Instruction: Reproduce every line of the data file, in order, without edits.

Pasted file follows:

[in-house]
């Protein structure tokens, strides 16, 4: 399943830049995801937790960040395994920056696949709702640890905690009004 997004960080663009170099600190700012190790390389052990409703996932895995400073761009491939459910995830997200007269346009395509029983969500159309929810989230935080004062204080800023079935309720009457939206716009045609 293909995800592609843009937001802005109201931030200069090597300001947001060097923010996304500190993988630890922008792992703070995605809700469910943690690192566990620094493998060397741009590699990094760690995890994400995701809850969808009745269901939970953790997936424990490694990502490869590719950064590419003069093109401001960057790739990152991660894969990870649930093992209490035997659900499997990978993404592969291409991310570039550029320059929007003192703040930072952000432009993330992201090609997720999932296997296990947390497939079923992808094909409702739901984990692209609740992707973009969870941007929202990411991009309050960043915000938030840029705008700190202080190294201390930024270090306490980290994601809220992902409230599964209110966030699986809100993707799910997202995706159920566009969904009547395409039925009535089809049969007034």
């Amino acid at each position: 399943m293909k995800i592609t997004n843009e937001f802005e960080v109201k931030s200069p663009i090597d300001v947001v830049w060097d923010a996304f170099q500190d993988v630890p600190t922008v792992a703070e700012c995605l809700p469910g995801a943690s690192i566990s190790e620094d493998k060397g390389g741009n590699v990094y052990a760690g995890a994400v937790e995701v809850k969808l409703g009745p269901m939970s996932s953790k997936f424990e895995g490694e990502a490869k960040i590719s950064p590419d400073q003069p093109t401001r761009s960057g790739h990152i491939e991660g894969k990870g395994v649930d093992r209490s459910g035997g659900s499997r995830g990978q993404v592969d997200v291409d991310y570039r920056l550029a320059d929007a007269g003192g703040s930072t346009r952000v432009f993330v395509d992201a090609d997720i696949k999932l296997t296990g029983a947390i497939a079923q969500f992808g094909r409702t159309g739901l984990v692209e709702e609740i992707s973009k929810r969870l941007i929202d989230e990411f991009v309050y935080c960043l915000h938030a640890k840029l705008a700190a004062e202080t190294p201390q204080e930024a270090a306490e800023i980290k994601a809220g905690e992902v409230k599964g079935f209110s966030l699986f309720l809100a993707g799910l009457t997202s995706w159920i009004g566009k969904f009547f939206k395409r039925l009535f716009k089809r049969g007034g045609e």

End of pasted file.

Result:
[in-house]
């Protein structure tokens, strides 16, 4: 399943830049995801937790960040395994920056696949709702640890905690009004 997004960080663009170099600190700012190790390389052990409703996932895995400073761009491939459910995830997200007269346009395509029983969500159309929810989230935080004062204080800023079935309720009457939206716009045609 293909995800592609843009937001802005109201931030200069090597300001947001060097923010996304500190993988630890922008792992703070995605809700469910943690690192566990620094493998060397741009590699990094760690995890994400995701809850969808009745269901939970953790997936424990490694990502490869590719950064590419003069093109401001960057790739990152991660894969990870649930093992209490035997659900499997990978993404592969291409991310570039550029320059929007003192703040930072952000432009993330992201090609997720999932296997296990947390497939079923992808094909409702739901984990692209609740992707973009969870941007929202990411991009309050960043915000938030840029705008700190202080190294201390930024270090306490980290994601809220992902409230599964209110966030699986809100993707799910997202995706159920566009969904009547395409039925009535089809049969007034």
């Amino acid at each position: 399943m293909k995800i592609t997004n843009e937001f802005e960080v109201k931030s200069p663009i090597d300001v947001v830049w060097d923010a996304f170099q500190d993988v630890p600190t922008v792992a703070e700012c995605l809700p469910g995801a943690s690192i566990s190790e620094d493998k060397g390389g741009n590699v990094y052990a760690g995890a994400v937790e995701v809850k969808l409703g009745p269901m939970s996932s953790k997936f424990e895995g490694e990502a490869k960040i590719s950064p590419d400073q003069p093109t401001r761009s960057g790739h990152i491939e991660g894969k990870g395994v649930d093992r209490s459910g035997g659900s499997r995830g990978q993404v592969d997200v291409d991310y570039r920056l550029a320059d929007a007269g003192g703040s930072t346009r952000v432009f993330v395509d992201a090609d997720i696949k999932l296997t296990g029983a947390i497939a079923q969500f992808g094909r409702t159309g739901l984990v692209e709702e609740i992707s973009k929810r969870l941007i929202d989230e990411f991009v309050y935080c960043l915000h938030a640890k840029l705008a700190a004062e202080t190294p201390q204080e930024a270090a306490e800023i980290k994601a809220g905690e992902v409230k599964g079935f209110s966030l699986f309720l809100a993707g799910l009457t997202s995706w159920i009004g566009k969904f009547f939206k395409r039925l009535f716009k089809r049969g007034g045609e």